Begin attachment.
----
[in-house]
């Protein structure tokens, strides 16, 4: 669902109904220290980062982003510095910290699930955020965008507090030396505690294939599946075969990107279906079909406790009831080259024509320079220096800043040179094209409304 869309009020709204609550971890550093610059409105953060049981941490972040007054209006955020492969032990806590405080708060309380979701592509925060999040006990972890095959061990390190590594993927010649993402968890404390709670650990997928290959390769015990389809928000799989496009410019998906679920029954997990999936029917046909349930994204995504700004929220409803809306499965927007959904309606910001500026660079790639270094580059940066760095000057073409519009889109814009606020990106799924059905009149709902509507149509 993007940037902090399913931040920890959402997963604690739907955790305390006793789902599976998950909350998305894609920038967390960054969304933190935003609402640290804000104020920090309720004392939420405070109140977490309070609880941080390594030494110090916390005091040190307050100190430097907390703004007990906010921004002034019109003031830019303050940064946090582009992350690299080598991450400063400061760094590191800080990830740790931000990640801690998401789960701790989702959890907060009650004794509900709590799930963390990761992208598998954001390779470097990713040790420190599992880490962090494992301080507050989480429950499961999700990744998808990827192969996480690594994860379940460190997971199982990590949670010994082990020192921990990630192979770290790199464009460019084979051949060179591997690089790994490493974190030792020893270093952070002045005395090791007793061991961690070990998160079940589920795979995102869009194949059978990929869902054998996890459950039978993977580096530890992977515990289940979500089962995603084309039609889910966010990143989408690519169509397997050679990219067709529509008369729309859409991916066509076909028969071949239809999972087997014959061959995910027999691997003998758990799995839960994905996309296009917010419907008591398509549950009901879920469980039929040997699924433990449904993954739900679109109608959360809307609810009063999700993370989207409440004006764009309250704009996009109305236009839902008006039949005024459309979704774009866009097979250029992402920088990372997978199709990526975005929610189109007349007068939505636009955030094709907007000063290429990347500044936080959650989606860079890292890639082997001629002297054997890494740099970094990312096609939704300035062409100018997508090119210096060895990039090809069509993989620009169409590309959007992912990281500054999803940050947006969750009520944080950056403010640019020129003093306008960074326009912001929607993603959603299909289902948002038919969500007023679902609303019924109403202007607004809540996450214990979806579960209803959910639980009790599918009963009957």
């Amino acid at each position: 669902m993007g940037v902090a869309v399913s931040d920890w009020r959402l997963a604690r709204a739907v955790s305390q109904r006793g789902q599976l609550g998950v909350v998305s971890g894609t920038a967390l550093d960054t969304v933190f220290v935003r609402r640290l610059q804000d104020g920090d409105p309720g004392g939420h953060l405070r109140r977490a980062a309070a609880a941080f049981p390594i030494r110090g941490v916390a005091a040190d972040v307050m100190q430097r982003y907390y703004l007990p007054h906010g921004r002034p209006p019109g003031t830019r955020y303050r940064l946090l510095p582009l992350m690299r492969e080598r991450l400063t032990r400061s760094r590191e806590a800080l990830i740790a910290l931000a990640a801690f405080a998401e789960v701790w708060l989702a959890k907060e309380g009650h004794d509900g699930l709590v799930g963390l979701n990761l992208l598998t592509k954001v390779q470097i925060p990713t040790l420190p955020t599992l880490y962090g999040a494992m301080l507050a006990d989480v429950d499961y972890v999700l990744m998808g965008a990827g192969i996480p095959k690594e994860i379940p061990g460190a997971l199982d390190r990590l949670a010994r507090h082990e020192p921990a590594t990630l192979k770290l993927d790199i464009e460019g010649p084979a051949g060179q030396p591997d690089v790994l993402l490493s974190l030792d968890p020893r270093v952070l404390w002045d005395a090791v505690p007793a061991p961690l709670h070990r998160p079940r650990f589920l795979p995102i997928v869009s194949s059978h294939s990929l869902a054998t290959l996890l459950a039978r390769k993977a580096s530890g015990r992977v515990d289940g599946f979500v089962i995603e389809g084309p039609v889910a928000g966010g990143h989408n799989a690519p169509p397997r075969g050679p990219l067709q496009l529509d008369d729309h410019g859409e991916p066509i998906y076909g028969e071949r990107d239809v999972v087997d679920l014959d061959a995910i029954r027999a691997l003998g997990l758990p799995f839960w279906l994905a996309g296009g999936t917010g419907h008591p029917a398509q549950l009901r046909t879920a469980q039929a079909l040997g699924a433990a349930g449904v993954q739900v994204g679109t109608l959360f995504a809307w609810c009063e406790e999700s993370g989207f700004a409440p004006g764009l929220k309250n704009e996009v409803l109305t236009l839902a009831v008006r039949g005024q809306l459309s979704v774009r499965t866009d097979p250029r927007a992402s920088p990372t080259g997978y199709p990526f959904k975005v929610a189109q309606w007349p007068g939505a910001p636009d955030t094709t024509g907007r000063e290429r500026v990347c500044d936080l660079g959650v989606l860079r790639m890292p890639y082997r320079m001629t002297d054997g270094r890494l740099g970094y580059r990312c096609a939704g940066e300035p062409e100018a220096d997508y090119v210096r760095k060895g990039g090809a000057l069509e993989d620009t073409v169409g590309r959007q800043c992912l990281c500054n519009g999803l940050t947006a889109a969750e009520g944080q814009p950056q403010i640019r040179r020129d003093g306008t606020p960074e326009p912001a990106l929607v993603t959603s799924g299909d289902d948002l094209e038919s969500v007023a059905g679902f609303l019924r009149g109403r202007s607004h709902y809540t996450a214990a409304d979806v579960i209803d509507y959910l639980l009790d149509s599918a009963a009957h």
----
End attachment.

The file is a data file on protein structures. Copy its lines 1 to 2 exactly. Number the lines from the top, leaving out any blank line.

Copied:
[in-house]
């Protein structure tokens, strides 16, 4: 669902109904220290980062982003510095910290699930955020965008507090030396505690294939599946075969990107279906079909406790009831080259024509320079220096800043040179094209409304 869309009020709204609550971890550093610059409105953060049981941490972040007054209006955020492969032990806590405080708060309380979701592509925060999040006990972890095959061990390190590594993927010649993402968890404390709670650990997928290959390769015990389809928000799989496009410019998906679920029954997990999936029917046909349930994204995504700004929220409803809306499965927007959904309606910001500026660079790639270094580059940066760095000057073409519009889109814009606020990106799924059905009149709902509507149509 993007940037902090399913931040920890959402997963604690739907955790305390006793789902599976998950909350998305894609920038967390960054969304933190935003609402640290804000104020920090309720004392939420405070109140977490309070609880941080390594030494110090916390005091040190307050100190430097907390703004007990906010921004002034019109003031830019303050940064946090582009992350690299080598991450400063400061760094590191800080990830740790931000990640801690998401789960701790989702959890907060009650004794509900709590799930963390990761992208598998954001390779470097990713040790420190599992880490962090494992301080507050989480429950499961999700990744998808990827192969996480690594994860379940460190997971199982990590949670010994082990020192921990990630192979770290790199464009460019084979051949060179591997690089790994490493974190030792020893270093952070002045005395090791007793061991961690070990998160079940589920795979995102869009194949059978990929869902054998996890459950039978993977580096530890992977515990289940979500089962995603084309039609889910966010990143989408690519169509397997050679990219067709529509008369729309859409991916066509076909028969071949239809999972087997014959061959995910027999691997003998758990799995839960994905996309296009917010419907008591398509549950009901879920469980039929040997699924433990449904993954739900679109109608959360809307609810009063999700993370989207409440004006764009309250704009996009109305236009839902008006039949005024459309979704774009866009097979250029992402920088990372997978199709990526975005929610189109007349007068939505636009955030094709907007000063290429990347500044936080959650989606860079890292890639082997001629002297054997890494740099970094990312096609939704300035062409100018997508090119210096060895990039090809069509993989620009169409590309959007992912990281500054999803940050947006969750009520944080950056403010640019020129003093306008960074326009912001929607993603959603299909289902948002038919969500007023679902609303019924109403202007607004809540996450214990979806579960209803959910639980009790599918009963009957």